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  1. Despite my reluctance to go for CBT I eventually did and found it helpful. I'm now reducing my medication in the hope that I've learned enough to manage my OCD without it.
  2. Something it took me ages to learn but this forum really helped with that (the message slowly filtered through) and it's really thanks to OCD-UK that I'm now in therapy and prepared to do the work.
  3. I get this too and it's known as Restless Leg Syndrome (RLS) and it's extremely irritating - it isn't unknown for it to affect the arms too, despite its name. It's annoying, very annoying, but as far as I'm aware that's all it is.
  4. Christmas Crackers

    What do you call Rudolph with lots of snow in his ears? Anything you want he can't hear you!
  5. I think my comment about mood was made before then and I've already said myself, and within this thread, that diet and exercise are important. Of course they are, even for a perfectly healthy person - that should go without needing to be said it's just common sense. I was already aware of your circumstances and feel for you. I regret getting involved in this thread, I'm not really up to heated debates.
  6. I haven't made any assumptions about the level of depression suffered by yourself - I was merely expressing my opinion that, in general, diet is more likely to affect mood than severe depression to the extent that it no longer exists. My main diagnosis is severe OCD and I feel that if I didn't suffer from OCD I wouldn't suffer from depression either, but it seemed to me that depression was being belittled and in my opinion it's as devastating a disorder as OCD when it's severe. I'm glad to hear healthy eating helps your depression and don't doubt that there are many, many others who wish it was that simple for them too. But if somebody feels they might be suffering from depression than my view is that they should seek help from a health professional rather than relying on "alternatives".
  7. Chicken and egg. Did poor diet contribute to depression or did depression contribute to poor diet. Of course people are going to be advised to eat healthily and take exercise, I don't doubt that both can improve mood. When people are severely depressed often diet, exercise and looking after themselves in general goes out of the window. As I mentioned previously in this thread, it's one of the diagnostic criteria. When I was severely depressed, a few years ago, I wasn't looking after myself at all and that includes things like washing and bathing...... I didn't want to live.
  8. One of the first things I learned, when I went to university, was to be selective with regard to "studies". For every one saying one thing there will be another saying something else entirely. I don't think anybody is disagreeing with you that diet and exercise can help severe depression, but it most certainly isn't a cure all.
  9. I understand what you're referring to, Tricia. I wonder how the families of those who have actually committed suicide would feel to be told that all their loved ones had to do was change their diets...... if indeed, their diets even needed changing.
  10. If only it was that simple...... There are different types of depression and whilst 'mood' can be improved by diet and exercise, depression is another kettle of fish entirely. Depression is an illness just like OCD is and when it's severe is known as MDD or Major Depressive Disorder and something you cannot avoid by diet alone anymore than you could avoid OCD by diet alone. Both OCD and depression can probably be improved to by diet, to an extent - after all, a healthy diet is important to mind and body, but it's more likely to occur when both disorders are mild. Depression is as misused a term as OCD can be sometimes. I have suffered from depression and OCD since childhood, and when both began, my diet was perfectly healthy. A few years ago I was a hair's breadth from suicide because of OCD and depression and again, prior to that, my diet was perfectly healthy and I was getting plenty of exercise. I wonder if those who have had to resort to measures as drastic as bariatric surgery think their "pleasure based" addiction to food was a doddle to give up......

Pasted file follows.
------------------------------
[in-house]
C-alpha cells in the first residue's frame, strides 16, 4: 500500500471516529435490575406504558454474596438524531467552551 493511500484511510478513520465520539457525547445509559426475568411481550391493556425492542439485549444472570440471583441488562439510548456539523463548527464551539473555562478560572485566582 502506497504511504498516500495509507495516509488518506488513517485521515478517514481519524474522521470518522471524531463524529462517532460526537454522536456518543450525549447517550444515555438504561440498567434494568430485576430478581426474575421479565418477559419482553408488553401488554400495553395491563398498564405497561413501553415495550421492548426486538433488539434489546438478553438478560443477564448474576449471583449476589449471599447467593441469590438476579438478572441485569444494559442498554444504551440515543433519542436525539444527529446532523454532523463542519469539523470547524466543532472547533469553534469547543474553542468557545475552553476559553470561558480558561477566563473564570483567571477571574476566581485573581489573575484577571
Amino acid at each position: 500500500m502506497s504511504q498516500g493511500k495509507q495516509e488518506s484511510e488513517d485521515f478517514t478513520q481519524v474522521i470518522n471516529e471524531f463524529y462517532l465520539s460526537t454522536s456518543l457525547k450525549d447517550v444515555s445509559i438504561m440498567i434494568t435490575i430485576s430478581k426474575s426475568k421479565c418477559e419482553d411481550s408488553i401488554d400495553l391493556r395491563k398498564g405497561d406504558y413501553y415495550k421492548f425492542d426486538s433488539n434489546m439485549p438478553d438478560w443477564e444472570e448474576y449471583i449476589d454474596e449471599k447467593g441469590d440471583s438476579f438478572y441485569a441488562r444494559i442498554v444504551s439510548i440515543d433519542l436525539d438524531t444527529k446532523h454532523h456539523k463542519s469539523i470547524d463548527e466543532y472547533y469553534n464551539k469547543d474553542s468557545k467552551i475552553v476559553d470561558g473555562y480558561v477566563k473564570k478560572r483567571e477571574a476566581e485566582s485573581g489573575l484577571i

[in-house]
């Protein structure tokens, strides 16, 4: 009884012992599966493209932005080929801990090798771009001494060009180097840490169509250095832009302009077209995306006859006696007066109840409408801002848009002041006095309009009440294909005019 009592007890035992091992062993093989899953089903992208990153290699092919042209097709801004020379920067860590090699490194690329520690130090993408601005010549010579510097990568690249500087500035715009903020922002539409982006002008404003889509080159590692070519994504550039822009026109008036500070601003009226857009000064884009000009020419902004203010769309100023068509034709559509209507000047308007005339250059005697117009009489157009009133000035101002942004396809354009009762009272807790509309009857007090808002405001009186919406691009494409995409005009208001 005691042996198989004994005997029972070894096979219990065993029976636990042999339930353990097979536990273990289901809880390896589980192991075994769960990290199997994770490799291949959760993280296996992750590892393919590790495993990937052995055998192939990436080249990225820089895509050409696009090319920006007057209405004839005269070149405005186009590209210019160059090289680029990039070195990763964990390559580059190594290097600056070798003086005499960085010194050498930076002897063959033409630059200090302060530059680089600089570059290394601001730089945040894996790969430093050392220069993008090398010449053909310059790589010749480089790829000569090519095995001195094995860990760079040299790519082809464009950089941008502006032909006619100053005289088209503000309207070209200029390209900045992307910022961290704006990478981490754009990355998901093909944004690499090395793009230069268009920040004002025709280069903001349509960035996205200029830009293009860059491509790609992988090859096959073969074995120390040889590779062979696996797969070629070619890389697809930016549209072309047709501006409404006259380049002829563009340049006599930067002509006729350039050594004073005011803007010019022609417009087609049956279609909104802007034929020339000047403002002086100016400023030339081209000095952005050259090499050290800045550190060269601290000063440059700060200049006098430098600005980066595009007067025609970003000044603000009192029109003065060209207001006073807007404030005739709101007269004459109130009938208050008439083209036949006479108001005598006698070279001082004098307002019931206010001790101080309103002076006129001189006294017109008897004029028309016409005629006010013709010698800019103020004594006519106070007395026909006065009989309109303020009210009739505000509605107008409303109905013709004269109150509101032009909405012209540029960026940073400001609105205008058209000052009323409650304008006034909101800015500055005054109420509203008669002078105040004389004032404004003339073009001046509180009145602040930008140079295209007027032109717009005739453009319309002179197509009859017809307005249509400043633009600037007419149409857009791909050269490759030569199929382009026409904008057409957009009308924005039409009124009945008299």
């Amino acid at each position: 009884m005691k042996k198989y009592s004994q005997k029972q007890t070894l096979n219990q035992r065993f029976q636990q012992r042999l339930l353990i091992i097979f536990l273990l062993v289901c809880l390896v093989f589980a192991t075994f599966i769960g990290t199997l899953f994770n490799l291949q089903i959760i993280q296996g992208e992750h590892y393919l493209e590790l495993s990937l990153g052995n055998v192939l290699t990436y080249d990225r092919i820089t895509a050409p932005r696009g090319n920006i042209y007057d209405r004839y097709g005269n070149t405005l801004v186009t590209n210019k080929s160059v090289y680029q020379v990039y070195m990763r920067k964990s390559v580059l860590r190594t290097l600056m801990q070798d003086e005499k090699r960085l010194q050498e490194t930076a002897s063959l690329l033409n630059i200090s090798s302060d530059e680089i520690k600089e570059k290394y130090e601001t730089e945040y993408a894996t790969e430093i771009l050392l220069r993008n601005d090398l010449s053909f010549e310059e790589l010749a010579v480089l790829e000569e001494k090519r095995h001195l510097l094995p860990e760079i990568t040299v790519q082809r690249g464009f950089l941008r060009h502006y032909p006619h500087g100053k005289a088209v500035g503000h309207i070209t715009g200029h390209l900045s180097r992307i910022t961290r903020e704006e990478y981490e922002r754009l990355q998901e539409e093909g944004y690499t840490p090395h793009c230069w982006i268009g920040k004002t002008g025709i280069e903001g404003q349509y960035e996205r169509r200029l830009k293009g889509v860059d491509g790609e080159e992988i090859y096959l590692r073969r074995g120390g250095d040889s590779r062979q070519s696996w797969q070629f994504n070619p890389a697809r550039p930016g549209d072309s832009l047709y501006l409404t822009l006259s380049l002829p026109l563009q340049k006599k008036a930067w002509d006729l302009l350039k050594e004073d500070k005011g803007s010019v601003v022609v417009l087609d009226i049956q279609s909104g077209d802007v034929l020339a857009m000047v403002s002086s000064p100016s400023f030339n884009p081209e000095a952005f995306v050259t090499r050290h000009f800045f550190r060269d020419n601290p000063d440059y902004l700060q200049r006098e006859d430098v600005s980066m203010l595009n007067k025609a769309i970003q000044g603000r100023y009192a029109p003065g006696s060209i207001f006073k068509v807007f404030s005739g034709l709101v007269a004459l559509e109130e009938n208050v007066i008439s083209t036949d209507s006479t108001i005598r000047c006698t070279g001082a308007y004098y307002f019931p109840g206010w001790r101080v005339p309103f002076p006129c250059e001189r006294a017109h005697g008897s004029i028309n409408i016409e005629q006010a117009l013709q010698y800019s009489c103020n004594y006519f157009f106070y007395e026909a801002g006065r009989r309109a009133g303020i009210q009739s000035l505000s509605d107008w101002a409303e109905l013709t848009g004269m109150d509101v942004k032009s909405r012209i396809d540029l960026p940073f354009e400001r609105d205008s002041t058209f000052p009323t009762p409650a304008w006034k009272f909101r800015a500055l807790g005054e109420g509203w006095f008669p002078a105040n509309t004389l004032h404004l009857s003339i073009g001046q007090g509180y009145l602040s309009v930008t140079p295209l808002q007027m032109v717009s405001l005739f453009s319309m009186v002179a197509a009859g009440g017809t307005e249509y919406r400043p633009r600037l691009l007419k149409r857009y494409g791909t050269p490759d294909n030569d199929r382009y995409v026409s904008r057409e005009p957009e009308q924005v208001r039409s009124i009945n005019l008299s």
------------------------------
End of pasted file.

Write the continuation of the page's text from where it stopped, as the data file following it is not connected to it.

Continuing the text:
11. Nobody can dispute that diet is important and certainly factors in mental well being, but often people's diets are poor because they suffer from severe depression, or major depressive order. One of the things health professionals look for, to reach a diagnosis, is a change in diet, appetite and weight.
  12. When you're suffering from depression and/or anxiety it's incredibly difficult to look after yourself and eat properly etc.
  13. Just a quick update on this. My husband rang them yesterday and I managed to talk to them myself and explain what was worrying me. They were very nice and helpful and it seems they do offer CBT as well and the appointment I've got is for an assessment. Thanks again for your advice and support.
  14. Thank you all for the suggestions and advice - it's much appreciated. I tend to avoid speaking on the telephone if I can, but my husband will ring them for me and there's an email address. My husband wants to simply cancel the appointment though because it's had me in tears (it doesn't take much unfortunately) and is stressing me quite a lot and I have to say it seems a less stressful solution. Hopefully, I should have another appointment with my psychiatrist soon (my husband's going to ring them to find out when it's likely to be) and I can discuss it with her. The question she (the psychiatrist) asked of me though was would I go for CBT - had I been asked would I go for counselling I wouldn't have agreed. I'm not a particularly talkative person anyway, but I have my husband to talk to.